OPINION – It’s strange that throughout recorded human history, freedom has proven so elusive to a majority of mankind. It’s not like the idea hasn’t been marketed far and wide. But are we really dedicated to being free?
Most people will agree that freedom is preferable to being unfree. Even the most outspoken control freaks give grudging lip service to it, even if it’s just to remind their subordinates that they are “free” to do as they’re told.
Dr. Harold Pease brilliantly illustrated how fragile liberty can be.
Freedom can be likened to a butterfly landing for a time here and there for a season as it passes through the centuries, and it has only been the most cautious and perceptive peoples who permitted it to remain with them long – hence their greatness.
As desirable as it may be, history shows that authentic freedom has been the exception rather than the rule. Even those who have enjoyed it tend to squander its blessings and eventually lose it.
What’s the difference between those who are fit to be free and those who are not?
It comes down to understanding and applying the principles and practices that make individual liberty possible.
This requires a willingness to actively seek out and embrace wisdom that has been the product of thousands of years of man’s successes and failures in regards to freedom. These are not mystical secrets that are only available to the initiated.
After all, great minds have discussed and debated and written about freedom throughout the centuries.
These works are readily available but are often overlooked because people don’t know where to find them. However, once shown the light of liberty, few people can return to their former unenlightened state.
One of the most influential works I’ve encountered is Frederic Bastiat’s timeless essay “The Law,” published in 1850.
Bastiat offers one of the clearest, most concise explanations for why man creates government and laws and the purposes they are supposed to serve. He spelled out how to tell when a law is unjust or when a lawmaker is becoming a source of lawbreaking.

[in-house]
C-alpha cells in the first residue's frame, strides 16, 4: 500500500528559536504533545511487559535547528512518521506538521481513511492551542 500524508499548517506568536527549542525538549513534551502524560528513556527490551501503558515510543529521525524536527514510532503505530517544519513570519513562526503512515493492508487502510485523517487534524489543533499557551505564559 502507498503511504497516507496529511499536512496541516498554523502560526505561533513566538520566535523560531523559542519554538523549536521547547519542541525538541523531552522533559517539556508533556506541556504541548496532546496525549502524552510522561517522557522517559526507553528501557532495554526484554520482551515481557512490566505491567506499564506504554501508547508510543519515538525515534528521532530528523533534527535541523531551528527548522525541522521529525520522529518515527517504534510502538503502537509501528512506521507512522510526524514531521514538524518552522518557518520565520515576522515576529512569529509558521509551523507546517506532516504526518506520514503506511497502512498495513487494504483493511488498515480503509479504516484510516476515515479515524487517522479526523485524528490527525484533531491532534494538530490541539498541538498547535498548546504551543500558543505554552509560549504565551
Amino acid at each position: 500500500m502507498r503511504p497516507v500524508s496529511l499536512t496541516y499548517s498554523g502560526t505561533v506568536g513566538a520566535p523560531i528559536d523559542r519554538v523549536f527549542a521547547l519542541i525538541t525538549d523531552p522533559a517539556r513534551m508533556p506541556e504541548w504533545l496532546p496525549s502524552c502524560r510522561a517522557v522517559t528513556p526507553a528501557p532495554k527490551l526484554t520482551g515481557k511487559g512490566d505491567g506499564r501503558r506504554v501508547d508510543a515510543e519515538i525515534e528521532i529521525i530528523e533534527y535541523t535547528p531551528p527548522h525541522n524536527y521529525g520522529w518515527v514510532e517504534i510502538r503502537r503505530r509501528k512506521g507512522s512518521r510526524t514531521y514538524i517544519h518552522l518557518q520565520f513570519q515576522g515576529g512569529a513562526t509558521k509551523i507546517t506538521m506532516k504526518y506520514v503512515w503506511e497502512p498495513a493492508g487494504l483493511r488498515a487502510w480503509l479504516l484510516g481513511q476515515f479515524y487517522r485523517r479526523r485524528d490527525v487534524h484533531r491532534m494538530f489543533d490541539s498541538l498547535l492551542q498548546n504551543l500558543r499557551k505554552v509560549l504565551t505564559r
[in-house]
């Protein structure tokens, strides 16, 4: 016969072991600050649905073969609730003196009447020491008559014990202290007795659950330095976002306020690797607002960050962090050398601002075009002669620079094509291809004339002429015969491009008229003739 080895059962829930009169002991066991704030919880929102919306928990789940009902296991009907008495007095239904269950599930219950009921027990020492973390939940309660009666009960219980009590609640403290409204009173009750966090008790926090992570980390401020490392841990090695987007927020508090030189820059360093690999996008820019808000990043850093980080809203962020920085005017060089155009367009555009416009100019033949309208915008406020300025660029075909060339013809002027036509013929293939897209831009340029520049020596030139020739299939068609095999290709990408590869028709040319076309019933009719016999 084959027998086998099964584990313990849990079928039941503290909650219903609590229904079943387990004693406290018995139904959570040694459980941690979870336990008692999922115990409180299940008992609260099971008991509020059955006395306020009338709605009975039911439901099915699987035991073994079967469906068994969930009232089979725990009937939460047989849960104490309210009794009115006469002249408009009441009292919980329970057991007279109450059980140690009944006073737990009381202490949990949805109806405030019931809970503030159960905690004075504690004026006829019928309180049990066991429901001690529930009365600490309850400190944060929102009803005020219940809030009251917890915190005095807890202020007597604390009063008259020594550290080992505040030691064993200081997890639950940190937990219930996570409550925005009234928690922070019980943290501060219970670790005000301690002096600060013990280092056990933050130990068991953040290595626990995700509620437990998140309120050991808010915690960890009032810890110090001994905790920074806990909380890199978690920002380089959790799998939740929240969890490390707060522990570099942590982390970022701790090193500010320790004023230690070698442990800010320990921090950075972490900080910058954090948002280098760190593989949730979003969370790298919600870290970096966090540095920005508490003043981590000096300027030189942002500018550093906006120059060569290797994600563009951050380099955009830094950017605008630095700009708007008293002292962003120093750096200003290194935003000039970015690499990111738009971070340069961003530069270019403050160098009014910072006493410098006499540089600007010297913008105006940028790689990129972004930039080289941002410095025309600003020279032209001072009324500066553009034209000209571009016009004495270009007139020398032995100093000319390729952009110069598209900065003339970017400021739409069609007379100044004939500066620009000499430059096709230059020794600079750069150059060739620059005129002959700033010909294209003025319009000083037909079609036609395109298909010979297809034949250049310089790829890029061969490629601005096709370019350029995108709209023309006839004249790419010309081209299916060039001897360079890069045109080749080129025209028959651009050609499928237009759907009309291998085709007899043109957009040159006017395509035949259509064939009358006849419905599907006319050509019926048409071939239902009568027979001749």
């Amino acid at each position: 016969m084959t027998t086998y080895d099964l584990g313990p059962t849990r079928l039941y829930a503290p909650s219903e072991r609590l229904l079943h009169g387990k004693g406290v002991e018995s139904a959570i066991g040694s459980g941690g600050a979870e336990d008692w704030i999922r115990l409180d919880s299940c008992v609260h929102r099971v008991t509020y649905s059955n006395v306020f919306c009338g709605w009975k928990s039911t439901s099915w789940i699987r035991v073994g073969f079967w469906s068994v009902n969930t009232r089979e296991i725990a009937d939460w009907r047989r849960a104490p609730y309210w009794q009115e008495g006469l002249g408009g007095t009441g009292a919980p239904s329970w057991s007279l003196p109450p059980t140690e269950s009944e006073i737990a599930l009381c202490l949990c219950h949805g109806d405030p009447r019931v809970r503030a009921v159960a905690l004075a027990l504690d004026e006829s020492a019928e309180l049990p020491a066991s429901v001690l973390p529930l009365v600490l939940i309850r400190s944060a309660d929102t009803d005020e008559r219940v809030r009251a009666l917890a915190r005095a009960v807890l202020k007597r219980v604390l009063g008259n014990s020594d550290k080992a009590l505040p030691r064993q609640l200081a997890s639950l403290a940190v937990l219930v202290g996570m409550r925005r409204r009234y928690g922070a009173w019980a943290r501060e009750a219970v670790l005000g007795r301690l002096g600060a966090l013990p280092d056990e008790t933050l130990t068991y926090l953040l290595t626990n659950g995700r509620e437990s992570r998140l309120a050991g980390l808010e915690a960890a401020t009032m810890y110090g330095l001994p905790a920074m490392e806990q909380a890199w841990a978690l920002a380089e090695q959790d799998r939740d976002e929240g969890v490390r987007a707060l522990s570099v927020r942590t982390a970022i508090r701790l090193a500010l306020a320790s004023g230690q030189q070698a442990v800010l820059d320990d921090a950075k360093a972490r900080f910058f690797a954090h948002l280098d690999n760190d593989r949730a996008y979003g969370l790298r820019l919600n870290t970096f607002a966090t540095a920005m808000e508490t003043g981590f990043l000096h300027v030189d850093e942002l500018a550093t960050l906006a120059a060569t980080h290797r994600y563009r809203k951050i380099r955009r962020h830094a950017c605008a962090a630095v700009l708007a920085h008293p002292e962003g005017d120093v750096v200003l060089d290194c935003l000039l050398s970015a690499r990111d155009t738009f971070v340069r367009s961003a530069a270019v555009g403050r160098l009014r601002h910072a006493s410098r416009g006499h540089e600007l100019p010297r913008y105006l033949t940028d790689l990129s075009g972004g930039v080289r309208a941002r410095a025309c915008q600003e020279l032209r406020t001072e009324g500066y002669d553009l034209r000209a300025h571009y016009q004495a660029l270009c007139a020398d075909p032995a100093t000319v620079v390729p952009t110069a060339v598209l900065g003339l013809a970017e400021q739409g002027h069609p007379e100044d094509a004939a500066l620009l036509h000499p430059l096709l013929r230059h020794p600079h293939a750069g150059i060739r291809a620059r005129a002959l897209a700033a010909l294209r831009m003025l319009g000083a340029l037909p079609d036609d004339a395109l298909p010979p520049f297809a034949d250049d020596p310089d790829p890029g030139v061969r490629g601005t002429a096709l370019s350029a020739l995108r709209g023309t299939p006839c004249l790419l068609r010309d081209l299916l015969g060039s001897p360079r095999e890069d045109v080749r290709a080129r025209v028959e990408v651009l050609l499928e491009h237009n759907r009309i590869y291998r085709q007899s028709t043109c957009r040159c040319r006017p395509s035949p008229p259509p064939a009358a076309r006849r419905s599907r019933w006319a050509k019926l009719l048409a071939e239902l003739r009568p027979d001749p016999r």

Among his most timeless observations was the recognition that an immoral or unjust individual behavior does not magically become moral or just when done by the state. This is especially applicable in our day where the state regularly grants itself power to do things for which we would be prosecuted and punished.
According to Bastiat, the law was never meant to micromanage every aspect of our lives, including our ideas and our conscience, our exchanges, our enjoyments or our will. He explained:
Its mission is to prevent the rights of one from interfering with those of another, in any of these things. Law, because it has force for its necessary sanction, can only have the domain of force, which is justice.
One need only look at our current headlines regarding issues like asset forfeiture and excessive regulation of private property to see that Bastiat’s reasoning wasn’t limited exclusively to his own time.
Another equally transformational work on the essence of liberty is an essay titled “The Right and Wrong of Compulsion by the State” by Auberon Herbert.
Where Bastiat took a more utilitarian approach to explaining the proper role of government, Herbert approached the question of freedom from a clear moral perspective.
Herbert begins with the question, “By what right do men exercise power over each other?”
How can an act done under compulsion have any moral element in it, seeing that what is moral is the free act of an intelligent being?
These questions cut to the heart of where the upper limits of legitimate government power may be found. Herbert logically and accurately makes the moral case that the wrongness or rightness of a particular action cannot be based upon whether a majority agrees with it.
He correctly questioned whether mere numbers conferred unlimited rights to take from others the right to act for themselves. He also noted that every tax or fee taken from an unwilling person was immoral and oppressive.
Statements of morality like these tend to send collectivists in our time right over the edge. Any person of conscience will find it hard to justify continued support of such coercive philosophies.
Herbert’s description of politicians also fits perfectly with what we see today.
The ruling idea of the politician – stated rather bluntly – is that those who are opposed to him exist for the purpose of being made to serve his ends, if he can get power enough in his hands to force these ends upon them.
Herbert understood that physical force is in direct opposition to morality and that it discourages and limits the moral forces by which we should govern our own lives.
Lovers of freedom who read these essays will have a solid foundation of principle from which to recognize and reject the schemes and power seekers which seek to make us unfree.
Bryan Hyde is an opinion columnist specializing in current events viewed through the lens of common sense. The opinions stated in this article are his and not representative of St. George News.
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